Partnership Between Head Start and Jones County School District Offers Preschool in Small Town
The Head Start program serves pre-school kids and their families across the country. It’s often one of the only preschool options in rural areas. The goal? To help get kids from low-income households ready for school. However, in one central South Dakota town, a partnership between Head Start and the local school district is providing preschool for any child.
Murdo is a town of about 500 people. It’s here that the Jones County School District and the Oahe Head Start program have teamed up. Misti Chester has been the local Head Start teacher for nearly fifteen years. Her classroom is in a district building. And she says you’d need to drive at least 25 miles to find another Head Start class.
Chester says Head Start provides important services in rural areas.
“Within our town we have limited number of resources for daycares and so there really isn’t any other opportunities available at this time.”
The play-based curriculum helps kids develop social skills. When weather allows, the students play outside. In the winter months, they can play in the school gymnasium just next door.
Lorrie Esmay is the superintendent of the Jones County Schools. She also serves on the Oahe Head Start Board. She says playtime and other classroom activities--like story time or puzzles--help students learn to work together and regulate their emotions. Offering these lessons early on for children, can enhance what they learn at home and keep them on track once it’s time for kindergarten.
“Just all those things we just take for granted, that we just think kids just know how to do. Some of them just have to have it modeled to them and taught to them. So that’s why I think it’s so important to have early childhood education.”
There’s also plenty of early intervention for kids who might need some extra help. Teacher Misti Chester does assessments four times a year—looking at students’ motor, cognitive and social skills. She says partnering with the school district adds to what she can offer.
“We have the speech teacher, she comes over and does services with the ones that need some speech, and then the special ed teacher also comes over and helps with some of those that just need that little extra boost.”
That help can be extra one-on-one time during class, or resources Chester sends home for parents.
Head Start enrollment generally depends on parents’ income status. But there are exceptions. Jones County--like many counties in South Dakota--is considered medically underserved. That’s a federal designation for counties with too few primary care providers...high infant mortality rates...high poverty rates...or a large elderly population. Misti Chester explains that designation allows some flexibility in Head Start’s income guidelines.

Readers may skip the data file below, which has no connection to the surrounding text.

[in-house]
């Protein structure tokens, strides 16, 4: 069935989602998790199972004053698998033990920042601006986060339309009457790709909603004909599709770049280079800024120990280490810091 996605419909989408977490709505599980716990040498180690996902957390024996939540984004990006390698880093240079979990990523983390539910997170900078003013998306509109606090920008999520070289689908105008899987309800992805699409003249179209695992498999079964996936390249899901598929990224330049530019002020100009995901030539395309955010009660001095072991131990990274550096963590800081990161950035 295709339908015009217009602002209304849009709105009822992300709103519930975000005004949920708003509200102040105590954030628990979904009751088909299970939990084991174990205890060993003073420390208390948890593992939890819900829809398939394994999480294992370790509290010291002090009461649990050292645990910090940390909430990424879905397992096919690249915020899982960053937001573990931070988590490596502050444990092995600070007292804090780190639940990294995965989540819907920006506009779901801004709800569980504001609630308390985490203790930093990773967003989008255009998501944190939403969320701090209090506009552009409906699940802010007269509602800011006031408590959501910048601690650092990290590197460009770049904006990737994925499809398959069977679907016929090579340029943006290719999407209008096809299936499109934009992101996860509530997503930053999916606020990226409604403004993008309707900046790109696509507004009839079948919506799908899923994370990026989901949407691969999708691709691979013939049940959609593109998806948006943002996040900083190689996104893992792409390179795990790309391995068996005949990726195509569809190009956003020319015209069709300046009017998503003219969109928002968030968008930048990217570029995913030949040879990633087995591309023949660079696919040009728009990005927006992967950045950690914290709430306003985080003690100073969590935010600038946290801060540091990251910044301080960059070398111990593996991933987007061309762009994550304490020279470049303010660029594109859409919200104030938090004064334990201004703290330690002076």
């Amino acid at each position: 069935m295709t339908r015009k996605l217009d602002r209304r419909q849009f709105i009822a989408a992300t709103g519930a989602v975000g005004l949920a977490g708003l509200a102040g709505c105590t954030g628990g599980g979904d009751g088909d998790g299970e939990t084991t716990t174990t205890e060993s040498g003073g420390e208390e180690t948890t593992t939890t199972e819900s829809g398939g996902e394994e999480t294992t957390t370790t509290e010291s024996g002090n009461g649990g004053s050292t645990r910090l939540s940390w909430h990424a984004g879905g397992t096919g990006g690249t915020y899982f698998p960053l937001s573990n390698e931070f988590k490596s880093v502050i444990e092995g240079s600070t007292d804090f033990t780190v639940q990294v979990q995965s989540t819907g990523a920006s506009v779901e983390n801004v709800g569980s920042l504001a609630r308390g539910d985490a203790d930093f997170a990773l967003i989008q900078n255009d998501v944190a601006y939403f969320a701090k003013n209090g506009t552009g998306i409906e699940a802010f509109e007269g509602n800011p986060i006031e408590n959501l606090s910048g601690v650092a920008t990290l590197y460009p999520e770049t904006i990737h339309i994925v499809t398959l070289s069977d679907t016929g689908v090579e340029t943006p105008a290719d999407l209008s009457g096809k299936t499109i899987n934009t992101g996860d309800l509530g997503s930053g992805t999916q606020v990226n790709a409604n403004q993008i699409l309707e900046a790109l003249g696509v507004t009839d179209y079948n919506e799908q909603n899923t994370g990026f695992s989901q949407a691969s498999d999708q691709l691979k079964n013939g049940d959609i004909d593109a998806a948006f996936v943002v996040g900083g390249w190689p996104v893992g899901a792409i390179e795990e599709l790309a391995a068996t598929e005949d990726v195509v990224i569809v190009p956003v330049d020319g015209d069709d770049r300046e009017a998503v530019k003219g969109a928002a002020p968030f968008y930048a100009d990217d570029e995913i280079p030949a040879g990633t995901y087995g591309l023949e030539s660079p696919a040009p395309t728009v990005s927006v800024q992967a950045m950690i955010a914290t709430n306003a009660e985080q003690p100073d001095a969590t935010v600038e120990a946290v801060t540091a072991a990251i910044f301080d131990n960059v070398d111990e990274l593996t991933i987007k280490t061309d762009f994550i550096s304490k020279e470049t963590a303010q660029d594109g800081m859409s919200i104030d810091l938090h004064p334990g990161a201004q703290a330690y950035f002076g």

“So we are allowed to have fifty percent of our kids under income and fifty percent of them over income. So that helps us to be able to allow for the opportunity to serve more.”
The partnership between Head Start and the local schools also means flexibility in class sizes. Superintendent Esmay says Head Start is limited to 20 students per class, but the school helps with any overflow.
“But you know, Miss Misti and I work pretty closely together to make sure that nobody is turned away. You know we might only have some kids be able to attend two days, but we want them here for two days. So nobody will ever be turned away.”
This year, 21 students are enrolled in Murdo’s Head Start preschool. Superintendent Esmay says she wants to be able to provide early education to as many families as they can.
“We, the school district, will just provide that early education as best we can until our funding is no longer there. But working with Head Start allows this to happen. Without Head Start we couldn’t have this.”
Esmay keeps tabs on state-wide conversations about preschool. But because Head Start is a federal program, she’s most concerned with national conversations about funding.
“It’s just a matter of getting the federal dollars down to the state level to go out to the local districts to help them. I don’t think you’d find anybody who’s gonna say early childhood education is not important. It’s just a matter of getting, I think, the federal dollars here.”
Teacher Misti Chester agrees. If anything, she wishes Head Start would expand it’s income guidelines to accept more students.
“You know, every year we hear, you know, they want to start cut funding for Head Start programs, and we just keeping praying they don’t, because for some of these rural areas it’s our only opportunities.”
For kids who think they’re just playing with friends and singing songs--preschool programs are really an opportunity to hit the ground running in kindergarten and beyond.
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